Common Core Assessment Consortia Membership Drops by 62%

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Since 2010 PARCC and Smarter Balanced have seen their consortia’s membership go from 58 member states and territories (including the District of Columbia and Department of Defense Education Authority) to 22. This is a 62% decline.

That’s a steep drop with PARCC feeling the brunt of that. They have gone from 26 members to six. Smarter Balanced Assessment Consortium’s membership has been cut in half from 32 members in 2010 to currently 16.

Education Next points out the drop in consortia membership, but also note that very few states have formally dropped the Common Core (which have only offered rebrands).

While this Gates-funded media outlet is tone-deaf on the subject of data privacy, and lauds the standards and assessments as a worthy goal. They make some points about why the assessments have seen the sharp drop in membership while the standards have not. Below are some of the points made.

  • General disdain for high-stakes testing.
  • Some states tying the assessments to teacher and school accountability concerned teachers and parents alike.
  • Assessments were at the forefront of a disastrous implementation of Common Core. The tests were more visible and tangible so they were fairly easy political targets.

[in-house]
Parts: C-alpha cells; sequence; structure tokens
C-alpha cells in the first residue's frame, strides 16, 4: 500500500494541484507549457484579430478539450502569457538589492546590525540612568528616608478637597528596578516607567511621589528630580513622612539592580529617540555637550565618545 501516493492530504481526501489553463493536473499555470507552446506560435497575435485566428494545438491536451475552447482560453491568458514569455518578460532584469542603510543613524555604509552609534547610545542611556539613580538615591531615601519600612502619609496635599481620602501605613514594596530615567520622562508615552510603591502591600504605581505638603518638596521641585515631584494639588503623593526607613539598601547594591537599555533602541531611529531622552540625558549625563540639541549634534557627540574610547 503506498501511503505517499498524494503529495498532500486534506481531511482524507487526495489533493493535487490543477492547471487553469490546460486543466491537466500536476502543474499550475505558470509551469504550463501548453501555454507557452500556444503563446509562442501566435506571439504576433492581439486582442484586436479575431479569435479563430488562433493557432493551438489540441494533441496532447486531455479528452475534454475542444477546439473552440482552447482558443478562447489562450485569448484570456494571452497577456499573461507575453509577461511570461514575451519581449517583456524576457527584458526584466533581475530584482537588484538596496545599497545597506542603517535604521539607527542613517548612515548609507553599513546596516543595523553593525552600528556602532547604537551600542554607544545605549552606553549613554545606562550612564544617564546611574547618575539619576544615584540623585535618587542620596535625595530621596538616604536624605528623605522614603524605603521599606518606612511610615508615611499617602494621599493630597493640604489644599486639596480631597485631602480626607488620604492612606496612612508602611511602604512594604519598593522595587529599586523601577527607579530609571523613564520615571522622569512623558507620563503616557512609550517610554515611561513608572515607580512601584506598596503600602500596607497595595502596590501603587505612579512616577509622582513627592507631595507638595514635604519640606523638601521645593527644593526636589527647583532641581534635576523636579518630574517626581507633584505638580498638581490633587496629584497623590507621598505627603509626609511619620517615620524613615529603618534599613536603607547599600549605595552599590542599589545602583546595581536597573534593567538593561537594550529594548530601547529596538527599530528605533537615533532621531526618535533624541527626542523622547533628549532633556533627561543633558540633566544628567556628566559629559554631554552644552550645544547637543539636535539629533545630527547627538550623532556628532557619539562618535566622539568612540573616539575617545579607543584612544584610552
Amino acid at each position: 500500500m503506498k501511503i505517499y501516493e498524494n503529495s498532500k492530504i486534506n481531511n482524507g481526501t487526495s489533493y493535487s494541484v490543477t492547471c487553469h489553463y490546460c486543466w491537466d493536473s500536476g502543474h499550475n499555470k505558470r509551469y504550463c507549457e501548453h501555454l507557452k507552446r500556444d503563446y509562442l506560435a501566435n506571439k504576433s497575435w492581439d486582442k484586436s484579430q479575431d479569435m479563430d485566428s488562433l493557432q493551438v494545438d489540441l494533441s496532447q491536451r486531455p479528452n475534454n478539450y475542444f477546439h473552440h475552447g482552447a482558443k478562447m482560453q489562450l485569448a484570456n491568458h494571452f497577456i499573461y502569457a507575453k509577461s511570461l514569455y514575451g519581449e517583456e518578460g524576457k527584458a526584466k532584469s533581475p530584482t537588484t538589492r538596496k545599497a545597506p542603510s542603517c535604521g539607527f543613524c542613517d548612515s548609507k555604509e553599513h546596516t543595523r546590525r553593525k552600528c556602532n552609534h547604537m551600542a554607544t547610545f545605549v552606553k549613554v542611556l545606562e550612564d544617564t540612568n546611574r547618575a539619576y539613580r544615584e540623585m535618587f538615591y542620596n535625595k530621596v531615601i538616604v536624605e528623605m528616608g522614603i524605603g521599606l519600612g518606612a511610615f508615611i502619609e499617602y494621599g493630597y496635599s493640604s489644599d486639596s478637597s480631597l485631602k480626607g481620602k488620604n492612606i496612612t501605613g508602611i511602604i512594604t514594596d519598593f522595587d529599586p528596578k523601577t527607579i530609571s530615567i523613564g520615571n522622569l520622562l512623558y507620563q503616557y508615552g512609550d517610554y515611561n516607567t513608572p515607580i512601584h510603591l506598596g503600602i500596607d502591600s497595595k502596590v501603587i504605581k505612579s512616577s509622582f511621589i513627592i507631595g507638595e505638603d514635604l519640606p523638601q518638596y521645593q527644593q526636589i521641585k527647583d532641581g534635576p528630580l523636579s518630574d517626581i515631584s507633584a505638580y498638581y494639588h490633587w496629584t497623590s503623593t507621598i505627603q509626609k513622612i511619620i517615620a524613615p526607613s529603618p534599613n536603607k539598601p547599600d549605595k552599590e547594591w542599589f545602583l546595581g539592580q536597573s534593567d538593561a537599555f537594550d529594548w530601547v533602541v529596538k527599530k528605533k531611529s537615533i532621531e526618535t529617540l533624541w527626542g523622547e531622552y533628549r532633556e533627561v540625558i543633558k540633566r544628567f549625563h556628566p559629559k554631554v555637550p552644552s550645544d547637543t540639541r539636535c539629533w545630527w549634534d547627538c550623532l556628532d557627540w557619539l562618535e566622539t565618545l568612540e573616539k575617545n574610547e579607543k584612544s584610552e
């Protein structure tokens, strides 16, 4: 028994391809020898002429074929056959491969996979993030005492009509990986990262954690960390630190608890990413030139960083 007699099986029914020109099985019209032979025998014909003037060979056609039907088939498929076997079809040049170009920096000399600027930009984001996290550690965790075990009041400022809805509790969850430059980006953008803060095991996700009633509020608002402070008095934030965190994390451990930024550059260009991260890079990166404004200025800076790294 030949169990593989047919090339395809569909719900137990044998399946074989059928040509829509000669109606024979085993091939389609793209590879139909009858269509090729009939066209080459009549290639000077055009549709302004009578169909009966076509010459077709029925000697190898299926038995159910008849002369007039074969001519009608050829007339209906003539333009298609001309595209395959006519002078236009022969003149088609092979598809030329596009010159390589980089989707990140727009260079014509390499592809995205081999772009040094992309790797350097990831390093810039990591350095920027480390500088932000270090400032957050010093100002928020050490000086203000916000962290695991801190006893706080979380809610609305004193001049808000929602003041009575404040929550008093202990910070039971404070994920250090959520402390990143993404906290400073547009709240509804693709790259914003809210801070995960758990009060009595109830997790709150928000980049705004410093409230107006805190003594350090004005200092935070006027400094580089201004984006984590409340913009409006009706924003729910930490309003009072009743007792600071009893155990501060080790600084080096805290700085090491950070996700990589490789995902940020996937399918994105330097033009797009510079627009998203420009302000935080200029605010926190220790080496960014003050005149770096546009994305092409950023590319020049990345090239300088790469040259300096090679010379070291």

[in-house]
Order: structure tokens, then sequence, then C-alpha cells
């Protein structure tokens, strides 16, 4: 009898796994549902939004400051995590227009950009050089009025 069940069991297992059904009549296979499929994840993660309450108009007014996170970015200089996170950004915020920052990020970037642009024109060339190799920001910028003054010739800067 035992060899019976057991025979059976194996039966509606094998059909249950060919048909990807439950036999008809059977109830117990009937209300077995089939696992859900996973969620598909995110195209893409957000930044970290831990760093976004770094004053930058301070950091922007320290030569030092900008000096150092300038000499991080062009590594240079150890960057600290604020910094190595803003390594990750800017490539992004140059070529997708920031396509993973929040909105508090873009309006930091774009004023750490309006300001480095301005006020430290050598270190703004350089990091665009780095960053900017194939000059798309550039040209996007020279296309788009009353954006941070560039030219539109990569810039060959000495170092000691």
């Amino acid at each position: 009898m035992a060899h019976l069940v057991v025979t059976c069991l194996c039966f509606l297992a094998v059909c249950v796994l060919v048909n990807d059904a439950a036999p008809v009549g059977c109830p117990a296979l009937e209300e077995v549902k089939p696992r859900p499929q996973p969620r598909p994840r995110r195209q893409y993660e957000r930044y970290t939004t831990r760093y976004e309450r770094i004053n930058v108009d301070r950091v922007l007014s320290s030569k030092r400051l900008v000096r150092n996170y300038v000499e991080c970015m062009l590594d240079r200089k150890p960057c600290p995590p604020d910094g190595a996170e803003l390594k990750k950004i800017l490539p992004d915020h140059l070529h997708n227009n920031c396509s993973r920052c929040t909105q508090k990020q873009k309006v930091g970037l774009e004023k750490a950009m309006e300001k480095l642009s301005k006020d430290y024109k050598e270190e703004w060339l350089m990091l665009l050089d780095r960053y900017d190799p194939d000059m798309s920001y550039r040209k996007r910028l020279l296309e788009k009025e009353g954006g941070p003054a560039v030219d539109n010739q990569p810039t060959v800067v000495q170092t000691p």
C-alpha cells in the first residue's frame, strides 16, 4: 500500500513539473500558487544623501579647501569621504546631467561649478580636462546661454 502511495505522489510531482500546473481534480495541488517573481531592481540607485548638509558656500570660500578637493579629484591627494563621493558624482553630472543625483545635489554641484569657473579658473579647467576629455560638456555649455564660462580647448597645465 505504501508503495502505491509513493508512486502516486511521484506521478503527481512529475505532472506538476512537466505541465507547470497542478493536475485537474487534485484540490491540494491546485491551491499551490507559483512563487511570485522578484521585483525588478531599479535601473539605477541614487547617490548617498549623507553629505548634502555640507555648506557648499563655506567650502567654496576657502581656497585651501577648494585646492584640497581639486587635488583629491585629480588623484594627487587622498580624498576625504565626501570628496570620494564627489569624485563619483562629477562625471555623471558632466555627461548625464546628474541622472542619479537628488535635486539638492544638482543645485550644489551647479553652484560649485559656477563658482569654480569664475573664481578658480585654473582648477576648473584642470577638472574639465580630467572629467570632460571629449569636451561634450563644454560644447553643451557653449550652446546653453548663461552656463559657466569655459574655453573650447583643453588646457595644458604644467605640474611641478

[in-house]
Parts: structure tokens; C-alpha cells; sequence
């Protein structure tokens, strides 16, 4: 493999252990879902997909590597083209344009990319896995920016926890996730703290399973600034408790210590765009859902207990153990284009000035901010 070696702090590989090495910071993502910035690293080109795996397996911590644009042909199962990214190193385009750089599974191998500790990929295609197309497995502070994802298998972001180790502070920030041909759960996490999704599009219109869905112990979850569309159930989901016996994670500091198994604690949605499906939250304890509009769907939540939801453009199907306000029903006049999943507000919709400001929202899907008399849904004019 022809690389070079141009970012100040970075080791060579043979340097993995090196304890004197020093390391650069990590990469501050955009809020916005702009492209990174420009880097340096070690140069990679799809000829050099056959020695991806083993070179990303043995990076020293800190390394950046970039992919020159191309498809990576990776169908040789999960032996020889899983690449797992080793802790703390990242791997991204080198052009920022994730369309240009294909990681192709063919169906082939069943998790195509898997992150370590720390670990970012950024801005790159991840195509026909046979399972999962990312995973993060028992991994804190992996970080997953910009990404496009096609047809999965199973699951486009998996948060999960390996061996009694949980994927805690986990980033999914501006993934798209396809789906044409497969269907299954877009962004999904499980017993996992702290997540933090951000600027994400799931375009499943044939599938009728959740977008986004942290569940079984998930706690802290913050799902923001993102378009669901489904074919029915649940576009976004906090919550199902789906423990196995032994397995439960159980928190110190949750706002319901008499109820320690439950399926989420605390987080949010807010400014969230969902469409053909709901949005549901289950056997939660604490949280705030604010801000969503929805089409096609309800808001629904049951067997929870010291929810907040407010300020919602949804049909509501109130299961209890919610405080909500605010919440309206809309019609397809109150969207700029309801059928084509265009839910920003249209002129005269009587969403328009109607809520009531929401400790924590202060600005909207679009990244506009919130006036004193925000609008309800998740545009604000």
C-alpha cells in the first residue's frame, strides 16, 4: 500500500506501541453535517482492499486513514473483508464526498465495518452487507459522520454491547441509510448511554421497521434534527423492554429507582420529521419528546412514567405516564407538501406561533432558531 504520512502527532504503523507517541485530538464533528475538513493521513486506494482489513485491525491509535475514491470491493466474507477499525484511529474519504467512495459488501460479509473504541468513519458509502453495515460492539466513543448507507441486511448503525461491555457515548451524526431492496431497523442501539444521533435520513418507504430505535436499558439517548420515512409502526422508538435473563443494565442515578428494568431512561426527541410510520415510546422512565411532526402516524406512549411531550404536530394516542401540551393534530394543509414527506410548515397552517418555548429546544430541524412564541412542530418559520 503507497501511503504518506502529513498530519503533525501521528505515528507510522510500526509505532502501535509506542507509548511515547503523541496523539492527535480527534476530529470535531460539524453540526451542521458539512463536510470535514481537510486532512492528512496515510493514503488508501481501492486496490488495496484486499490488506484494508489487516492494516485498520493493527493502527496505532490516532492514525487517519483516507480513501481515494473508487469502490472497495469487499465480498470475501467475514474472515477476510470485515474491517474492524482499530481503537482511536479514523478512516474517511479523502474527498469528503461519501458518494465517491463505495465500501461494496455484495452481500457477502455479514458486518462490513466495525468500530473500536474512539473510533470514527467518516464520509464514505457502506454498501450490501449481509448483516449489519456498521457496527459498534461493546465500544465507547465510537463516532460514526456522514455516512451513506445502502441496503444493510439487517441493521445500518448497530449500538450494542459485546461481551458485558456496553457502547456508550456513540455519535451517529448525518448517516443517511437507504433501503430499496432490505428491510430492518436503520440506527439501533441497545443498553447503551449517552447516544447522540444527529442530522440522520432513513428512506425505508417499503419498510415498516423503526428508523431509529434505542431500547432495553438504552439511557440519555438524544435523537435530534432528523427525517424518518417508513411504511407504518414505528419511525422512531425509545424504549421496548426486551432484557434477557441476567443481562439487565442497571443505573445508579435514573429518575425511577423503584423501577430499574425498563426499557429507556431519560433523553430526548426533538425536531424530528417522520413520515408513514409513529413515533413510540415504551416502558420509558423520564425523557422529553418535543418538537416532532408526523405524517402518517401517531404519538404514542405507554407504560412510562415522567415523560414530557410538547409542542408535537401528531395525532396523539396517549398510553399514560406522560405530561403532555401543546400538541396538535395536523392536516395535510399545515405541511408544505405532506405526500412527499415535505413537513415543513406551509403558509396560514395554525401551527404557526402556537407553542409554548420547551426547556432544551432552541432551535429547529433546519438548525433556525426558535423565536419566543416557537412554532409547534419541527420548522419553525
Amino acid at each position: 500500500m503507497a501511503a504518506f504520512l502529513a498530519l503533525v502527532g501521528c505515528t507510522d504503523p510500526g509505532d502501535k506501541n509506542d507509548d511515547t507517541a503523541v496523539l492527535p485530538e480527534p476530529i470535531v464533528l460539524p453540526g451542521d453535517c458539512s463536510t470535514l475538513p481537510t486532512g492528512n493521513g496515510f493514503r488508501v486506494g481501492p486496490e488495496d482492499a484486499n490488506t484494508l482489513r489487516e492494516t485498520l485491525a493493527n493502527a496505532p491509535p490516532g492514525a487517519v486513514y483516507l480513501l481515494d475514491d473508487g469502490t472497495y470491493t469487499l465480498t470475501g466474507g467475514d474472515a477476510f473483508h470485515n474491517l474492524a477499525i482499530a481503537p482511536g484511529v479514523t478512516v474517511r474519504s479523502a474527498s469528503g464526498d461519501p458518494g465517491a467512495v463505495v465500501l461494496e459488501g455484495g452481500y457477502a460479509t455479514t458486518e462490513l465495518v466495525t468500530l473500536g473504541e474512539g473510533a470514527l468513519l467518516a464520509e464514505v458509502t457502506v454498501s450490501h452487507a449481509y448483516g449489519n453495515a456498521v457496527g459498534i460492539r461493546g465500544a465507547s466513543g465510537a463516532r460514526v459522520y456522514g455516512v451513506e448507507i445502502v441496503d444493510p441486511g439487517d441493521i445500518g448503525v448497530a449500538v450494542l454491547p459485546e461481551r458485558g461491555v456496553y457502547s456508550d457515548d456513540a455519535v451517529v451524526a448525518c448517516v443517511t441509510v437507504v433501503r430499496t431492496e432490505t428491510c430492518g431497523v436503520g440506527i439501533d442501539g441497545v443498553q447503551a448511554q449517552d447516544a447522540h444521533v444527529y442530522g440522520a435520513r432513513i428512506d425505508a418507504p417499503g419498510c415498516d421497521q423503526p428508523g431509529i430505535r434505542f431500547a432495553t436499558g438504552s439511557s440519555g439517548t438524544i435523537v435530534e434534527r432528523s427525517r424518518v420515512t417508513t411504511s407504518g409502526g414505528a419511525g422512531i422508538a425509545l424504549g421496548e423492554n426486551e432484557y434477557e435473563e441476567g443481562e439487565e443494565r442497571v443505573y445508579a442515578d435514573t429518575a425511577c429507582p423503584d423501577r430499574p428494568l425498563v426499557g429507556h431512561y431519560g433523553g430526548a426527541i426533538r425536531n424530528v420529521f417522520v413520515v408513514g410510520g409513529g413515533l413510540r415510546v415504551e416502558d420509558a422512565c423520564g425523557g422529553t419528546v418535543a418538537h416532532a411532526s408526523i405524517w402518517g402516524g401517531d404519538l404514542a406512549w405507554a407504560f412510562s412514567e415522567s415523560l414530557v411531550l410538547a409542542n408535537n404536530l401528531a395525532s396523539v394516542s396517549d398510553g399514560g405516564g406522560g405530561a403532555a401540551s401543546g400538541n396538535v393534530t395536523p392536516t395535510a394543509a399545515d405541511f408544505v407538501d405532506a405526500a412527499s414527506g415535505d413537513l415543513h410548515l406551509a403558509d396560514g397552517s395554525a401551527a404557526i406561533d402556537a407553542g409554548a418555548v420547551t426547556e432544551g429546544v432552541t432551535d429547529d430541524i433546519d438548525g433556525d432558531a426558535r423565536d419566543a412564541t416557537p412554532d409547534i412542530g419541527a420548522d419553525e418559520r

They then note “support from the wrong places.”

The Common Core standards and their aligned assessments drew many supporters from the federal and state governments, from the philanthropic community, and from reform advocates, but most members of these groups do not have a personal stake—a vested interest—in what happens in schools at the ground level. Therefore, their support alone is not enough to sustain education reform over time.

Ding. Ding. Ding….

They did not reach out to parents, teachers and state lawmakers. This was done intentionally however because there is no way they would have gotten as many states to sign on with the standards and assessment consortia if they went about adoption in a public and transparent way.

They don’t mention the cost. Which I believe was the fatal flaw in many states. The price tag was just too high.

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